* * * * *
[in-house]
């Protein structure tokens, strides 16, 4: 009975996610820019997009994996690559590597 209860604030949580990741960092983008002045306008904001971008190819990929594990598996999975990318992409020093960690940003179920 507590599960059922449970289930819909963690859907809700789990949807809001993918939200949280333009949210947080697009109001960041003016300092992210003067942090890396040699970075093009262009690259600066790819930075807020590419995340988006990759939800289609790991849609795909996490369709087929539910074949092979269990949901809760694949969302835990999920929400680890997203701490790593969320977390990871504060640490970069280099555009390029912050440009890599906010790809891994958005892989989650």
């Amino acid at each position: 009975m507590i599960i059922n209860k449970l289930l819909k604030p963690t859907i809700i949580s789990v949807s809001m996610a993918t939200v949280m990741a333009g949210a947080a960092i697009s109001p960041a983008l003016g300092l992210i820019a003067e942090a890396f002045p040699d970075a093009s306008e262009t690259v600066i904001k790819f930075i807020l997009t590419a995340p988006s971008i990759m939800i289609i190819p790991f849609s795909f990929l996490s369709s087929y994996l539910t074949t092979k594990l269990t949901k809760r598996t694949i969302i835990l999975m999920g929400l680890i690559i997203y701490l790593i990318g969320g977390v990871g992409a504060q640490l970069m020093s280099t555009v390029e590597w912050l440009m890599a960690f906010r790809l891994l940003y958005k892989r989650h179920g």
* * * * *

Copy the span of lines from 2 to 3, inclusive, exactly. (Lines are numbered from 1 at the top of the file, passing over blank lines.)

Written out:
């Protein structure tokens, strides 16, 4: 009975996610820019997009994996690559590597 209860604030949580990741960092983008002045306008904001971008190819990929594990598996999975990318992409020093960690940003179920 507590599960059922449970289930819909963690859907809700789990949807809001993918939200949280333009949210947080697009109001960041003016300092992210003067942090890396040699970075093009262009690259600066790819930075807020590419995340988006990759939800289609790991849609795909996490369709087929539910074949092979269990949901809760694949969302835990999920929400680890997203701490790593969320977390990871504060640490970069280099555009390029912050440009890599906010790809891994958005892989989650």
């Amino acid at each position: 009975m507590i599960i059922n209860k449970l289930l819909k604030p963690t859907i809700i949580s789990v949807s809001m996610a993918t939200v949280m990741a333009g949210a947080a960092i697009s109001p960041a983008l003016g300092l992210i820019a003067e942090a890396f002045p040699d970075a093009s306008e262009t690259v600066i904001k790819f930075i807020l997009t590419a995340p988006s971008i990759m939800i289609i190819p790991f849609s795909f990929l996490s369709s087929y994996l539910t074949t092979k594990l269990t949901k809760r598996t694949i969302i835990l999975m999920g929400l680890i690559i997203y701490l790593i990318g969320g977390v990871g992409a504060q640490l970069m020093s280099t555009v390029e590597w912050l440009m890599a960690f906010r790809l891994l940003y958005k892989r989650h179920g």